So when people talk about do-it-yourself, we should always talk safety and I just stress, you need to build your system, say you need to learn what you need to do to do that, but if you’re not hiring out your services as an installer, you don’t have to spend all your time studying the local codes and in many cases, you don’t have to worry about permits either.
C: Yeah interesting, so when I did a solar series for my blog and that was all commercial-type solar stuff that I didn’t even realize at that time that it was an option to do sort of a DIY-solar system and the prices were much higher. I had a person come to my house, who quoted me like $20,000 for a system, and that was a tie-in obviously.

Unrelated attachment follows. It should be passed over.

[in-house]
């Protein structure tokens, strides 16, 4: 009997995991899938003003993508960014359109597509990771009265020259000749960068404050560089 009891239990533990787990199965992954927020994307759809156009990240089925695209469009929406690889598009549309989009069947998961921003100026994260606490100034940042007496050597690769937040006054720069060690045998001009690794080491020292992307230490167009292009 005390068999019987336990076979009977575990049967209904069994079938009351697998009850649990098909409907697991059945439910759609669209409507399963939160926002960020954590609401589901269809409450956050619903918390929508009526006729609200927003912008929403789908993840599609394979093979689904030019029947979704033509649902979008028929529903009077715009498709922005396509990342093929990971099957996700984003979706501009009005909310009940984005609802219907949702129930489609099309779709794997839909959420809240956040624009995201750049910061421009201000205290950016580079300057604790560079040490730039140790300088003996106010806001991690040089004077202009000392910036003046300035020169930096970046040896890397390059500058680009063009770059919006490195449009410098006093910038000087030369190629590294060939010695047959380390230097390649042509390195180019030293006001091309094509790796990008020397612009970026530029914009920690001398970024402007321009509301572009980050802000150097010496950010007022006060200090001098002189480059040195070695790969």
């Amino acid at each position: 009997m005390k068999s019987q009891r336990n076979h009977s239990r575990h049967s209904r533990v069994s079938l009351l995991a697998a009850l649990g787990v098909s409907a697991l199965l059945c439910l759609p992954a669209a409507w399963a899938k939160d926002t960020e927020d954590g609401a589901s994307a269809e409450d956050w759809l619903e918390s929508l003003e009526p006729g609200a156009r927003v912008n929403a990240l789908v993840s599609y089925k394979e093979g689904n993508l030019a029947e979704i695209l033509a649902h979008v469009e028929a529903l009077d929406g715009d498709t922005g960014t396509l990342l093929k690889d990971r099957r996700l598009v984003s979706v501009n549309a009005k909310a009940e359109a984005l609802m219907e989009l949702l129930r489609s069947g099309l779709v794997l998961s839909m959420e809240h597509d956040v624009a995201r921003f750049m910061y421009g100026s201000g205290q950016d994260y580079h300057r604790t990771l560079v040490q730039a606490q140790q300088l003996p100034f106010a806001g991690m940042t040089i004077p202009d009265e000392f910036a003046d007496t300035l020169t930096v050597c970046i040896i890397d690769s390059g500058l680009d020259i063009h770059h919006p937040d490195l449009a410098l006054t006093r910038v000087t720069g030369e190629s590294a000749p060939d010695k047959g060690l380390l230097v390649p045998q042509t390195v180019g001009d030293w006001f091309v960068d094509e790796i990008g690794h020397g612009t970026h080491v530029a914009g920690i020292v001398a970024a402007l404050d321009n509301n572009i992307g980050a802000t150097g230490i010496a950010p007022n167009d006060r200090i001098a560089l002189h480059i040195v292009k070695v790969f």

J: And I’m guessing there would have been financing available and long-term financing with interest, of course, you’re talking about the sticker price.
C: Yeah, that’s ultimately why I didn’t do it at that house because I thought $20,000 in the house was 600 square foot house so I thought it seems like overkill, you know it.
J: Well, I’m old enough to remember when solar was not grid-tie before grid-tie even existed. In the ’70s and ’80s, there were people out there and especially around here in Vermont, doing their own solar and some people would find someone to do it for them, but it was all battery-based, off-grid. All of it.
So it kinda got me when I saw everything going over to grid-tie and then becoming really corporate too, and a lot of the business models seem to be about the financing. Easy terms. And that’s a mixed bag, it’s not, I’m not just saying that’s all bad and that they’re all predatory but it can be predatory.
But it also can be humane and a way to humanly offer people with no money down to get solar. And it’s all in how you do it.